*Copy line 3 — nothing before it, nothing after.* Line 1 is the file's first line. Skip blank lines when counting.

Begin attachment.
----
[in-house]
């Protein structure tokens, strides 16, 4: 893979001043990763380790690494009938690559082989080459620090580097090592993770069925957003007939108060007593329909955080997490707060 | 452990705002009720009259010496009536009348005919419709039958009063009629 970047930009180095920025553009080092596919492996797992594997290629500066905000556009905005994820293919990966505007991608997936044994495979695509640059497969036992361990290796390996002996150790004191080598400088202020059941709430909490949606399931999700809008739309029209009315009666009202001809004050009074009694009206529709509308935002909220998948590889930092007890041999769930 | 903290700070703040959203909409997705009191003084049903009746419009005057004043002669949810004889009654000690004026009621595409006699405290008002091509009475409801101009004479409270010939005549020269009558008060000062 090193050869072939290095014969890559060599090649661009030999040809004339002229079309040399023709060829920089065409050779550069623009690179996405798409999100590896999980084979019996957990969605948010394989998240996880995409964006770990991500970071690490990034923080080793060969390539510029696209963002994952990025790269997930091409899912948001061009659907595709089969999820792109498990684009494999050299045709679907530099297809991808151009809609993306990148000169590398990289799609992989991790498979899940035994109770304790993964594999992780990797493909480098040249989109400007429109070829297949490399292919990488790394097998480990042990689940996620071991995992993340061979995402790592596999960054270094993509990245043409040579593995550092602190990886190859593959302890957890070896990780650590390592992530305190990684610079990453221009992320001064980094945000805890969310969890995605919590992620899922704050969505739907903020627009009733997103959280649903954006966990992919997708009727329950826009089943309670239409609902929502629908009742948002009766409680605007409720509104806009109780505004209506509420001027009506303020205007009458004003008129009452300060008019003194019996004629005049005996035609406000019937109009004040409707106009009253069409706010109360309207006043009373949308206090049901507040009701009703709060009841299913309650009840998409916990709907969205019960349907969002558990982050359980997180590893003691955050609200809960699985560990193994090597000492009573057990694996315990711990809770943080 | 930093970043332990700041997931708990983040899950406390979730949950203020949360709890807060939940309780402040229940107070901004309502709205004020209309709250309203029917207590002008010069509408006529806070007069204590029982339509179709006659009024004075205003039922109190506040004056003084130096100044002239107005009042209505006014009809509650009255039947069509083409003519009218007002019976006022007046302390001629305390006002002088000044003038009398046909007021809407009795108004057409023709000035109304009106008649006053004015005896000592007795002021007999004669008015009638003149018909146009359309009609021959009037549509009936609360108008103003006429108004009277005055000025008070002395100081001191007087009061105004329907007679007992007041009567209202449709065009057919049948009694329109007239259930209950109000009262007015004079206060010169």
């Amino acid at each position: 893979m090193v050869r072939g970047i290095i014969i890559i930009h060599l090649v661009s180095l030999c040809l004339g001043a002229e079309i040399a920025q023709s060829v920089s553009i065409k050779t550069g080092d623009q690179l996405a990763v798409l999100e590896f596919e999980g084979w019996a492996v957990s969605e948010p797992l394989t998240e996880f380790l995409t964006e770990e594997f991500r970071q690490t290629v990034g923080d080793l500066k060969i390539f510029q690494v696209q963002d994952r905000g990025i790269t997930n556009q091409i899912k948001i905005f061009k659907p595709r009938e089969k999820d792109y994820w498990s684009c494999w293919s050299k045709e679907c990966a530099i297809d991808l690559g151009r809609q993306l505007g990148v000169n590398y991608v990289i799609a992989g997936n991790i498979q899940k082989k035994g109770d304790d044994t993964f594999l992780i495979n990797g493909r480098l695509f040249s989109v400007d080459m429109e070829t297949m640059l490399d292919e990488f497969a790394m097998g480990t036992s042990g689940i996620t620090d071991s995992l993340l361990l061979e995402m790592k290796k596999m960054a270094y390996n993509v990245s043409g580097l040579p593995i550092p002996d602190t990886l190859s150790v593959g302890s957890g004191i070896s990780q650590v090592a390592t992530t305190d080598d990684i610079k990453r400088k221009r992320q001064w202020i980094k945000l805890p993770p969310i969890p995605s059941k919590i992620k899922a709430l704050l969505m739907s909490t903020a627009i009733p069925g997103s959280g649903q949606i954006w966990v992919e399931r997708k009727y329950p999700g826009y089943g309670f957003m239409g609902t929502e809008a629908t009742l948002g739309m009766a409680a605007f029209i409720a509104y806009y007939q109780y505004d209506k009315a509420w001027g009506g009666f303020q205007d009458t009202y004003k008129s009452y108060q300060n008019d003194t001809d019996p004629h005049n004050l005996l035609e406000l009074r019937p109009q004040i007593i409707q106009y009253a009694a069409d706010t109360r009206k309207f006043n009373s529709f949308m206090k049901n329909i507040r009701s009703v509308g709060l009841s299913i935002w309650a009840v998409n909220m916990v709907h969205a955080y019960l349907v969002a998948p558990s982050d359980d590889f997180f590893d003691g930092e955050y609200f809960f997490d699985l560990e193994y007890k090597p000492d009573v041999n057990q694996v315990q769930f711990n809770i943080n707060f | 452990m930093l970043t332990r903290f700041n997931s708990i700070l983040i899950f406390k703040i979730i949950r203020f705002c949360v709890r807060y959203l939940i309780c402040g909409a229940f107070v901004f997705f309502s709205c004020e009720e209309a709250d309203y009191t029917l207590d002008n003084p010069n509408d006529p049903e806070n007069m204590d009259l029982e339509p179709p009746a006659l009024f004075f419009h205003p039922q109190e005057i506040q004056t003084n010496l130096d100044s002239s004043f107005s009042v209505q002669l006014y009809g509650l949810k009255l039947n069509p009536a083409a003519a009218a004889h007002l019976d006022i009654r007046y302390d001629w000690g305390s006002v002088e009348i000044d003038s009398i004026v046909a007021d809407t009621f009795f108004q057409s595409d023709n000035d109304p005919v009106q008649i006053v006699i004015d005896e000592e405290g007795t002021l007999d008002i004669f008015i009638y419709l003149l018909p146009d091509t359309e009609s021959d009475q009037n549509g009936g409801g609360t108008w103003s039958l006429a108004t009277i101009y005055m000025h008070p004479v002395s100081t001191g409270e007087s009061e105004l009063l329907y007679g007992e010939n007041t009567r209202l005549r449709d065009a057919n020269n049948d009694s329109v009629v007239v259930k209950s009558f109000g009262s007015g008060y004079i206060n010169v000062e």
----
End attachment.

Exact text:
């Amino acid at each position: 893979m090193v050869r072939g970047i290095i014969i890559i930009h060599l090649v661009s180095l030999c040809l004339g001043a002229e079309i040399a920025q023709s060829v920089s553009i065409k050779t550069g080092d623009q690179l996405a990763v798409l999100e590896f596919e999980g084979w019996a492996v957990s969605e948010p797992l394989t998240e996880f380790l995409t964006e770990e594997f991500r970071q690490t290629v990034g923080d080793l500066k060969i390539f510029q690494v696209q963002d994952r905000g990025i790269t997930n556009q091409i899912k948001i905005f061009k659907p595709r009938e089969k999820d792109y994820w498990s684009c494999w293919s050299k045709e679907c990966a530099i297809d991808l690559g151009r809609q993306l505007g990148v000169n590398y991608v990289i799609a992989g997936n991790i498979q899940k082989k035994g109770d304790d044994t993964f594999l992780i495979n990797g493909r480098l695509f040249s989109v400007d080459m429109e070829t297949m640059l490399d292919e990488f497969a790394m097998g480990t036992s042990g689940i996620t620090d071991s995992l993340l361990l061979e995402m790592k290796k596999m960054a270094y390996n993509v990245s043409g580097l040579p593995i550092p002996d602190t990886l190859s150790v593959g302890s957890g004191i070896s990780q650590v090592a390592t992530t305190d080598d990684i610079k990453r400088k221009r992320q001064w202020i980094k945000l805890p993770p969310i969890p995605s059941k919590i992620k899922a709430l704050l969505m739907s909490t903020a627009i009733p069925g997103s959280g649903q949606i954006w966990v992919e399931r997708k009727y329950p999700g826009y089943g309670f957003m239409g609902t929502e809008a629908t009742l948002g739309m009766a409680a605007f029209i409720a509104y806009y007939q109780y505004d209506k009315a509420w001027g009506g009666f303020q205007d009458t009202y004003k008129s009452y108060q300060n008019d003194t001809d019996p004629h005049n004050l005996l035609e406000l009074r019937p109009q004040i007593i409707q106009y009253a009694a069409d706010t109360r009206k309207f006043n009373s529709f949308m206090k049901n329909i507040r009701s009703v509308g709060l009841s299913i935002w309650a009840v998409n909220m916990v709907h969205a955080y019960l349907v969002a998948p558990s982050d359980d590889f997180f590893d003691g930092e955050y609200f809960f997490d699985l560990e193994y007890k090597p000492d009573v041999n057990q694996v315990q769930f711990n809770i943080n707060f | 452990m930093l970043t332990r903290f700041n997931s708990i700070l983040i899950f406390k703040i979730i949950r203020f705002c949360v709890r807060y959203l939940i309780c402040g909409a229940f107070v901004f997705f309502s709205c004020e009720e209309a709250d309203y009191t029917l207590d002008n003084p010069n509408d006529p049903e806070n007069m204590d009259l029982e339509p179709p009746a006659l009024f004075f419009h205003p039922q109190e005057i506040q004056t003084n010496l130096d100044s002239s004043f107005s009042v209505q002669l006014y009809g509650l949810k009255l039947n069509p009536a083409a003519a009218a004889h007002l019976d006022i009654r007046y302390d001629w000690g305390s006002v002088e009348i000044d003038s009398i004026v046909a007021d809407t009621f009795f108004q057409s595409d023709n000035d109304p005919v009106q008649i006053v006699i004015d005896e000592e405290g007795t002021l007999d008002i004669f008015i009638y419709l003149l018909p146009d091509t359309e009609s021959d009475q009037n549509g009936g409801g609360t108008w103003s039958l006429a108004t009277i101009y005055m000025h008070p004479v002395s100081t001191g409270e007087s009061e105004l009063l329907y007679g007992e010939n007041t009567r209202l005549r449709d065009a057919n020269n049948d009694s329109v009629v007239v259930k209950s009558f109000g009262s007015g008060y004079i206060n010169v000062e």